Uber ruling wobbles contractor business model

US firms driving their apps on the backs of workers who are off-payroll are nervously reading a labour ruling that found an Uber driver was an employee, not a contractor.

In its 21-page judgement, the California Labour Commission said that Barbara Ann Berwick was not a freelancer, as Uber had argued, and was therefore entitled to “business expenses.”

Before granting the driver the green-light to be reimbursed more than $4,000 (£2,500), the commission determined that she was vetted, regulated, controlled and monitored.  

Although the US company yesterday stressed that the ruling is non-binding – and goes against the judgements issued in five similar cases, its implications do not seem insignificant.

“This ruling will have a chilling effect on the entire sharing economy,” says Berin Szoka, the president of TechFreedom, a libertarian IT think-tank.

He added: “The independent-contractor business model helped drive the success of Uber, Lyft, Airbnb, and other sharing-economy companies.

“The Commission’s ruling could force sharing-economy companies to scale back their offerings and increase prices, which could also rob consumers of the flexibility and broad range of choices currently offered by these companies.”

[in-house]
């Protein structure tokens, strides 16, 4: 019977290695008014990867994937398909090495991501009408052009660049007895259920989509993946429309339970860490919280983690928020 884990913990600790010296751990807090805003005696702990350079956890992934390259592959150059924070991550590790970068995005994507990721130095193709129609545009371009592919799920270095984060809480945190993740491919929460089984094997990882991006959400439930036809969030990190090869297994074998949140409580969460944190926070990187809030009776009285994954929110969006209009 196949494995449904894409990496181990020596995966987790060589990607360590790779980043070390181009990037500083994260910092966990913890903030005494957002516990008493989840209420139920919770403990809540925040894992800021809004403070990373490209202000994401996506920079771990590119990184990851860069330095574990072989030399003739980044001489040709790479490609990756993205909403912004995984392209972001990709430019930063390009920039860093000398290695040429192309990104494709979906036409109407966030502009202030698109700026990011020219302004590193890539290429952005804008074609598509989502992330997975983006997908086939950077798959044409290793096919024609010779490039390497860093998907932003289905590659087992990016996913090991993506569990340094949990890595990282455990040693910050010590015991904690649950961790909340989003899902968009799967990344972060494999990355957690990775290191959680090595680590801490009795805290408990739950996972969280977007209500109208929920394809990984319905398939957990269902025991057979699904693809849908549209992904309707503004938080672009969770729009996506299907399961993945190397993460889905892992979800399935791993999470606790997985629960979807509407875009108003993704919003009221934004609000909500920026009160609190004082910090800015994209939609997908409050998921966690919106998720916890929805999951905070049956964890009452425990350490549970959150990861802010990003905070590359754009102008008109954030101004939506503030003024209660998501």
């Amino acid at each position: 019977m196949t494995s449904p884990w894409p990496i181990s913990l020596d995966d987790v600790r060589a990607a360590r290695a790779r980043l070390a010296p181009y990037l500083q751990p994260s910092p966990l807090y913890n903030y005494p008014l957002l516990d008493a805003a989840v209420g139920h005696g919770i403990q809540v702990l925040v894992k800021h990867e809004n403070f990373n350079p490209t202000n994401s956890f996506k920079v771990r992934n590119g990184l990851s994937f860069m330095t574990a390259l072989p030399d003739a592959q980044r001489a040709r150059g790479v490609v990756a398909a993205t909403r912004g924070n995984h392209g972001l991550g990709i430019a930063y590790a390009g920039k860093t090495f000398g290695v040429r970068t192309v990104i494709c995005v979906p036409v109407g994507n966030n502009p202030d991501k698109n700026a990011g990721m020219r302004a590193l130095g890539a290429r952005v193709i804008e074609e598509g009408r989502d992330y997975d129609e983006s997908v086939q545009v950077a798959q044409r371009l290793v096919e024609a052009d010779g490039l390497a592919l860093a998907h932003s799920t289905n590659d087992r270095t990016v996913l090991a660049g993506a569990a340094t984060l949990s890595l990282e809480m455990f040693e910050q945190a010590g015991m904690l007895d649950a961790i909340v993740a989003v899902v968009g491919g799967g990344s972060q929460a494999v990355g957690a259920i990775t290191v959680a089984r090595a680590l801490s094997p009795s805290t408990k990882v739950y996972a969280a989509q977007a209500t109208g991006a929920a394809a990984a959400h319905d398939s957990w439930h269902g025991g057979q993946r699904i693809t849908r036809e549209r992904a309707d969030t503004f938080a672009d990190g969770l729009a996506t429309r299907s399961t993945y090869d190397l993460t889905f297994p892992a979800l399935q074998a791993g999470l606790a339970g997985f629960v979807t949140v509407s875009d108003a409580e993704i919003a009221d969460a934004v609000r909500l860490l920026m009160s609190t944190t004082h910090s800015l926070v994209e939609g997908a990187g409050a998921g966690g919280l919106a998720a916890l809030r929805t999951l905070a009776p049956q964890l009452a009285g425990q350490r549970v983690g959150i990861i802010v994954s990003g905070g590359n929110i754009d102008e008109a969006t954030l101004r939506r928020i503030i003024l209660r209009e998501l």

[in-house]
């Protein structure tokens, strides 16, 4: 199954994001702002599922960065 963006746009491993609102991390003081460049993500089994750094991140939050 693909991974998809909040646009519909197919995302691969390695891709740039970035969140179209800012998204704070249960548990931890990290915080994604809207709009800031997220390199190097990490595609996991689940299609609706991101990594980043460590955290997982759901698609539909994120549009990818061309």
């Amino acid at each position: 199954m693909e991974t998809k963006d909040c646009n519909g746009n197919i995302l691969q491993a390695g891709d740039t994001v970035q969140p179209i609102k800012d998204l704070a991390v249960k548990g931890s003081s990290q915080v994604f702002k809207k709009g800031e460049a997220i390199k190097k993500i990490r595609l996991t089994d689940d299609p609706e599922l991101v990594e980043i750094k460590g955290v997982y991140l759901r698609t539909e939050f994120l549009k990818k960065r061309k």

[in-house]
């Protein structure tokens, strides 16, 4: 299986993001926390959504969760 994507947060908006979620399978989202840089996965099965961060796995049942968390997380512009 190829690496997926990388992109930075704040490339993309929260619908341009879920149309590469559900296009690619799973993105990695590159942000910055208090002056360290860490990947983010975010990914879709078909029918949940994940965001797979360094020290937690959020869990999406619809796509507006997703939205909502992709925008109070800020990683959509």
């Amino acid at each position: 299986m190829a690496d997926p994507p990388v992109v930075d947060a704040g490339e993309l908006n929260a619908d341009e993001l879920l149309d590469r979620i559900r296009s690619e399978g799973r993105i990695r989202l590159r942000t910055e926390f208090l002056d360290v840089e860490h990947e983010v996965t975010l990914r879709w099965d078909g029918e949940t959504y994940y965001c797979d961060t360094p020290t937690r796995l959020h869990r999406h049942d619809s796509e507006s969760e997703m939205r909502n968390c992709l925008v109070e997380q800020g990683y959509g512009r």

Downplaying the ruling, Uber said that it applied only to a single driver – Ms Berwick, who drove for the ride-hailing service in San Francisco last year.

“It’s important to remember that the number one reason drivers choose to use Uber is because they have complete flexibility and control,” the company added in a statement in response to the ruling.

“The majority of them can and do choose to earn their living from multiple sources, including other ride sharing companies.”

Lawyers for the app told the commission that Uber is a “neutral technological platform, designed simply to enable drivers and passengers to transact the business of transportation.”

But the ruling says Uber is actually "involved in every aspect of the operation;" provides an application that is “essential” to the work and has intellectual property, without which Berwick would have been unable to work. Uber says it plans to appeal.   

Profile picture for user Simon Moore

Written by Simon Moore

Simon writes impartial news and engaging features for the contractor industry, covering, IR35, the loan charge and general tax and legislation.
Printer Friendly, PDF & Email

Contractor's Question

If you have a question about contracting please feel free to ask us!

Ask a question

Sign up to our newsletter

Receive weekly contractor news, advice and updates.

Every sign up will be entered into a draw to WIN £100 Amazon Vouchers.

* indicates required